With a PAL permit, the university is free to manage all of its emissions sources as it sees fit, as long as it remains under the cap for each criteria pollutant. For example, the university’s facility-wide cap on carbon monoxide is 444.74 tons per year. If all of the sources together do not exceed this cap, the university is in compliance with that PAL. This flexibility is a perfect fit for the ongoing work at the power plant to increase the amount of biomass fuel that it uses, work that will likely result in biomass inclusion rates changing each year. Without a PAL, the power station would likely find itself in a nearly perpetual permit review process, bogging an effort the university is hoping to accelerate. “In the past, if the university wanted to include a new biomass fuel in its boilers, without the PALs, they would have to do a PSD analysis showing that this new fuel will not increase their emissions above the PSD significance levels for each criteria pollutant that they would emit,” Piziali explains. “And traditionally, carbon monoxide would be the pollutant that they were most concerned about. So they would have to show that the addition of this new fuel would not trigger a PSD requirement. Now that they have the PAL, they are allowed to increase their emissions from the boilers to whatever they need, as long as the overall emissions for that pollutant at the university do not exceed the cap set out in the PAL.”

The university is still required to meet  emissions limits set forth in the National Ambient Air Quality Standards, Piziali adds, as well as the New Source Performance Standards and hazardous air pollutant standards.

This operational freedom does call for increased monitoring and tracking of monthly emissions, however. “This freedom to construct new or modify their existing equipment comes with the added responsibility and burden of having to track their emissions to a great detail,” Piziali says. “They weren’t having to do that before. They are getting some flexibility to shift their emissions allowances of the pieces of equipment that they’d like to modify or operate differently over the whole facility, but in exchange, they are to track what they are doing very closely.”

In order to make monthly emissions tracking more feasible, the university uses emissions factors and worst-case scenarios on a sizeable number of the emissions sources at the university. “Consider the wood-fired kiln at the art school,” Anderson says. “We had to go with a worst-case scenario for that source, because putting in some sort of monitoring apparatus in the kiln just wasn’t feasible. We worked hard, in collaboration with staff from the Iowa DNR, with one-off situations like that to make sure that we were protective of our environmental quality, while also arriving at a workable way to account for those emissions.” Because the vast majority of the university’s emissions emanate from the power plant, those emissions will be monitored very closely.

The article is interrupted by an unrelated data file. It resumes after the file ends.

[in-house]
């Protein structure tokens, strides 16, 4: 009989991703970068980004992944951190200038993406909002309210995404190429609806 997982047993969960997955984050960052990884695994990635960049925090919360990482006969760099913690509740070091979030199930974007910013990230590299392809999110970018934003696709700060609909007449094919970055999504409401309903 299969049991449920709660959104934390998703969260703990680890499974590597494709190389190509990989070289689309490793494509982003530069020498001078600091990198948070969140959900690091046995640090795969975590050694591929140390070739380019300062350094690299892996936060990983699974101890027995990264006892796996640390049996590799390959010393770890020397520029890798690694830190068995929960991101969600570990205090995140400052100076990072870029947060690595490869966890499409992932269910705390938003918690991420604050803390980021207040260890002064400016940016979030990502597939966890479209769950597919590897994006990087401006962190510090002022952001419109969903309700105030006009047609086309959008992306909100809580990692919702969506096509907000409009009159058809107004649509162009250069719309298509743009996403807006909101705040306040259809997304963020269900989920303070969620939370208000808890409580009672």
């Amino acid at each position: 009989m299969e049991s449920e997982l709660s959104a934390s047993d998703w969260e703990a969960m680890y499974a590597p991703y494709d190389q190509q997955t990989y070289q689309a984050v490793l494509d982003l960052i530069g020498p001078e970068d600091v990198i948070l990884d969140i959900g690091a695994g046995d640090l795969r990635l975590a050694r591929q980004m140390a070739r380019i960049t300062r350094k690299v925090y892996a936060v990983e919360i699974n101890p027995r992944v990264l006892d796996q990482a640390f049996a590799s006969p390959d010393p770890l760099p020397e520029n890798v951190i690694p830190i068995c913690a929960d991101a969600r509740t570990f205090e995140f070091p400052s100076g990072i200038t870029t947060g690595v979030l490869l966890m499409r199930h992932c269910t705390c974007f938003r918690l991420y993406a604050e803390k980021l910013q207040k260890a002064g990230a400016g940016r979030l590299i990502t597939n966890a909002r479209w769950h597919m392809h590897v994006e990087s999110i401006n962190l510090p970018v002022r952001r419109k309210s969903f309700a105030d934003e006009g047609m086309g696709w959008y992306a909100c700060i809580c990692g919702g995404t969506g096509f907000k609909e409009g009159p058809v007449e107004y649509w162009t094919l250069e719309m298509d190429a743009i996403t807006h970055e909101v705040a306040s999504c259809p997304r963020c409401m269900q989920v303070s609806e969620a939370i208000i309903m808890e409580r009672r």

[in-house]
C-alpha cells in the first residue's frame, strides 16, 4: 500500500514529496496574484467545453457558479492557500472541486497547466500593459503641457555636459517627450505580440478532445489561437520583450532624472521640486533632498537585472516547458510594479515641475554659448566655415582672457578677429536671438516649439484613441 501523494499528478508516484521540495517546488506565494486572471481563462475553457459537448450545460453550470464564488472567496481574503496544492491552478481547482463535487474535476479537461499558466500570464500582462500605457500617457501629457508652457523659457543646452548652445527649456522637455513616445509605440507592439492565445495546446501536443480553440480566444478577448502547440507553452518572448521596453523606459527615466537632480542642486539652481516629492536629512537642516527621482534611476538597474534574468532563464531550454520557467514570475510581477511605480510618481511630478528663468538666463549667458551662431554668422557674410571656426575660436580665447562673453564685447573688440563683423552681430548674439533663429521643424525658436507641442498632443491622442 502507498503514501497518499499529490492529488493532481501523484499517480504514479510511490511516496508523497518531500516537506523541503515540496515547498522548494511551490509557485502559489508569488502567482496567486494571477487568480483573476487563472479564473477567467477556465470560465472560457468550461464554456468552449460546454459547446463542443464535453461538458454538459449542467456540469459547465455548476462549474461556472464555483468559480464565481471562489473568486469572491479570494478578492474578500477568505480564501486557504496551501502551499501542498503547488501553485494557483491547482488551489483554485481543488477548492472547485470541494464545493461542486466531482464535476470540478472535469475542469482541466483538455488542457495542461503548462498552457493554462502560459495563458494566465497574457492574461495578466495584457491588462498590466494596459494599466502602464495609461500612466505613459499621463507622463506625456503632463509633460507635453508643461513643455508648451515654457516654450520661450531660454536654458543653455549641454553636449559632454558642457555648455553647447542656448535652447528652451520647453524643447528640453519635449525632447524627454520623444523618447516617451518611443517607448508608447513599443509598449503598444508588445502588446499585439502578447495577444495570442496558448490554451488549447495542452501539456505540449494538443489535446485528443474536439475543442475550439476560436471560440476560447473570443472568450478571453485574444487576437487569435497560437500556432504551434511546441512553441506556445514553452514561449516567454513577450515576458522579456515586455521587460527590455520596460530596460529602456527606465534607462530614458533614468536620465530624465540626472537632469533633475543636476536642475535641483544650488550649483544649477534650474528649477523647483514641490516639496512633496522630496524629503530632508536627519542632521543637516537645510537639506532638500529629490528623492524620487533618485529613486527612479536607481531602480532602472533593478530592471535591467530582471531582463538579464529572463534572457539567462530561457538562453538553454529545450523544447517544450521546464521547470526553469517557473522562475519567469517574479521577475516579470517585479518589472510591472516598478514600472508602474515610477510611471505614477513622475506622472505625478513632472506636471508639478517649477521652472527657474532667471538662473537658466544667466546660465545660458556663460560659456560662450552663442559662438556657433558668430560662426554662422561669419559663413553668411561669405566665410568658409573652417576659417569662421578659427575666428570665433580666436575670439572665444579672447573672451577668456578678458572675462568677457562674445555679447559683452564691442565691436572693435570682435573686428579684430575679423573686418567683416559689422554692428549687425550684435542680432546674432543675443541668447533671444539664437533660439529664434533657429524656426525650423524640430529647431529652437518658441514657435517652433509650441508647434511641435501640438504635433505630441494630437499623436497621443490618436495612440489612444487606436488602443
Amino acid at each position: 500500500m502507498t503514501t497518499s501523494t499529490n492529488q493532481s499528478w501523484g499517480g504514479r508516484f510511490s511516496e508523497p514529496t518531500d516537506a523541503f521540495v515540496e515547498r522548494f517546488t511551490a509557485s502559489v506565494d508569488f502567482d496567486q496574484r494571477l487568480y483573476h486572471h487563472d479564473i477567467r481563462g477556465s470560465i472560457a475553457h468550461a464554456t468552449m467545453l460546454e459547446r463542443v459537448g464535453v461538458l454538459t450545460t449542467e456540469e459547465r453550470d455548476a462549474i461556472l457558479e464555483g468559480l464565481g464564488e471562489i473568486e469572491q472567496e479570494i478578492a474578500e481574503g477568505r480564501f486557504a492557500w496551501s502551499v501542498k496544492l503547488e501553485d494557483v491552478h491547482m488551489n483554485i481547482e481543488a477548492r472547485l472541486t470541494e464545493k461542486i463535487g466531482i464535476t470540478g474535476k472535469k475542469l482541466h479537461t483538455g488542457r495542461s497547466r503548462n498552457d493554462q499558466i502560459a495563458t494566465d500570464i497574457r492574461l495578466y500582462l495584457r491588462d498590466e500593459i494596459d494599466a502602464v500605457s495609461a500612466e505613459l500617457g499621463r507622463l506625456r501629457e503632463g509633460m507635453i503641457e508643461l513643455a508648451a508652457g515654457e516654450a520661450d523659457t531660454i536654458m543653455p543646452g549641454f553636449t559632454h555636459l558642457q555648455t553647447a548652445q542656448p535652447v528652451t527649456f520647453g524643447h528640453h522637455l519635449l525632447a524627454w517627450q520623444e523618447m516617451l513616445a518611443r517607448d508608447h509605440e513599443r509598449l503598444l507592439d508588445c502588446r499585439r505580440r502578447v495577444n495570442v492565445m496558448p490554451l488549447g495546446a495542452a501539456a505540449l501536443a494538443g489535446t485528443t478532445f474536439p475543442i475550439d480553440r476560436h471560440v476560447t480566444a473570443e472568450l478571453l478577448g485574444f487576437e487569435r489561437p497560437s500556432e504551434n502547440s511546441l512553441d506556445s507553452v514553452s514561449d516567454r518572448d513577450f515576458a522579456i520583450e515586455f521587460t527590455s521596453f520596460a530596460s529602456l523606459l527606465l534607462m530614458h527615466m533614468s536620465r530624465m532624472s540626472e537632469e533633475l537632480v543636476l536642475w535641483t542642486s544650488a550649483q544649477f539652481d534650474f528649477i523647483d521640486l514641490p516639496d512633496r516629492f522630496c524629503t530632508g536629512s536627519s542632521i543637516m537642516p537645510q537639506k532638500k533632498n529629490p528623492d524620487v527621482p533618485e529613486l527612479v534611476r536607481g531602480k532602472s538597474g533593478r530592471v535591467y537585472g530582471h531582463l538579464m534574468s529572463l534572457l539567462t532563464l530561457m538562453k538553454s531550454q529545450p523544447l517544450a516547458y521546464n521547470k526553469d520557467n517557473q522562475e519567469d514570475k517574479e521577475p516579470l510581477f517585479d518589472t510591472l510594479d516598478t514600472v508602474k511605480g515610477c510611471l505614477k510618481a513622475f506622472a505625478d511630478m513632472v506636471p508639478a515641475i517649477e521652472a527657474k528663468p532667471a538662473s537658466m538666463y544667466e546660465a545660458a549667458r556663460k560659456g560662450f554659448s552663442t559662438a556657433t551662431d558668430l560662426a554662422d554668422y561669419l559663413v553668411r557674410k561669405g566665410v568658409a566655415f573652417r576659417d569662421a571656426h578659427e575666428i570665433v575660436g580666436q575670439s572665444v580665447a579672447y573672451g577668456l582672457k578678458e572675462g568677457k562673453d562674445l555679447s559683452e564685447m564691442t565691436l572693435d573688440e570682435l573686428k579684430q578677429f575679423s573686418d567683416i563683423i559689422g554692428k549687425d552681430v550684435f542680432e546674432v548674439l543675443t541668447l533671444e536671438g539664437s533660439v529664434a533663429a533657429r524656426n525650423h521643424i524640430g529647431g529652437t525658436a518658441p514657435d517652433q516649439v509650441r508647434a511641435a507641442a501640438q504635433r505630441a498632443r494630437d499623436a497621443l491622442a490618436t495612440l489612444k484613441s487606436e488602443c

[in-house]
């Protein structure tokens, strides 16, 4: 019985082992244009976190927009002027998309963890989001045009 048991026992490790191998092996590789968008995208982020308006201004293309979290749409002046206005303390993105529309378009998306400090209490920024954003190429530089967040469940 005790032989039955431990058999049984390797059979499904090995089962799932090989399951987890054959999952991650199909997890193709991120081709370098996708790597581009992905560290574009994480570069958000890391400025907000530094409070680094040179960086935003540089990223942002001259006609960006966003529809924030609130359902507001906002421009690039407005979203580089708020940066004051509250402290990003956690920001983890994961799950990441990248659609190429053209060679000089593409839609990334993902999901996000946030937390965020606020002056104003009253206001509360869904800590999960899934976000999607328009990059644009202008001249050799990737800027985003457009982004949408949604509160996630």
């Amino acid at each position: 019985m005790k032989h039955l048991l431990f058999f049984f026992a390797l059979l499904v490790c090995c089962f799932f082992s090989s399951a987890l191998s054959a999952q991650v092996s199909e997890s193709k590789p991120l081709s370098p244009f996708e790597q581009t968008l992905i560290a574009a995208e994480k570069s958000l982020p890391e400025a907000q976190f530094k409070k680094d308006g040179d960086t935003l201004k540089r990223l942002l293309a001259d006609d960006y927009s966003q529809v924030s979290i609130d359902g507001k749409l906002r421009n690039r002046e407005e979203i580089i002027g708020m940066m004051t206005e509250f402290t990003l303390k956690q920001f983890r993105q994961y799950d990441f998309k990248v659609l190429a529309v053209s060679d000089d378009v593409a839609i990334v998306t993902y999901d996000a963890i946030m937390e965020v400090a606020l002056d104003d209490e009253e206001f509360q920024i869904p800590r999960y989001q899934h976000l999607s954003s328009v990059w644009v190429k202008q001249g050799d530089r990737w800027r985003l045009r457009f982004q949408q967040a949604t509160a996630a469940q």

Ramping Up
To meet the ambitious goals the university established for itself—40 percent renewable energy by 2020—the inclusion of biomass will have to more than double from current inclusion rates. “In 2015, we were at 15 percent renewable, and I’d say all of that was from biomass cofiring,” Anderson says. In 2016, she expects to see inclusion rates closer to 20 percent. “I always tell people that this isn’t a linear progression,” she says. “A lot of the groundwork we’re laying now should allow us to ramp up significantly in the last few years before 2020. We’re doing some really innovative stuff with biomass, and this permit was another innovative solution to remove some hurdles and to pave the way to increased biomass usage on campus. Innovation breeds innovation, that’s how I like to look at it.”

Whether the university is ultimately able to grow its biomass inclusion rate to 40 percent in less than four years remains to be seen. However, with the issuance of the PAL, its air permit will not be the bottleneck in its efforts. The permit, valid until 2026, provides the university the flexibility to ramp up its biomass inclusion well beyond the goals set forth in 2010. “Our hope is to keep increasing the percentage of biomass as much as possible,” Anderson says. “We’re not interested in hitting 40 percent and then staying there. We want to keep working toward as much biomass as possible.”

Author: Tim Portz
Executive Editor, Biomass Magazine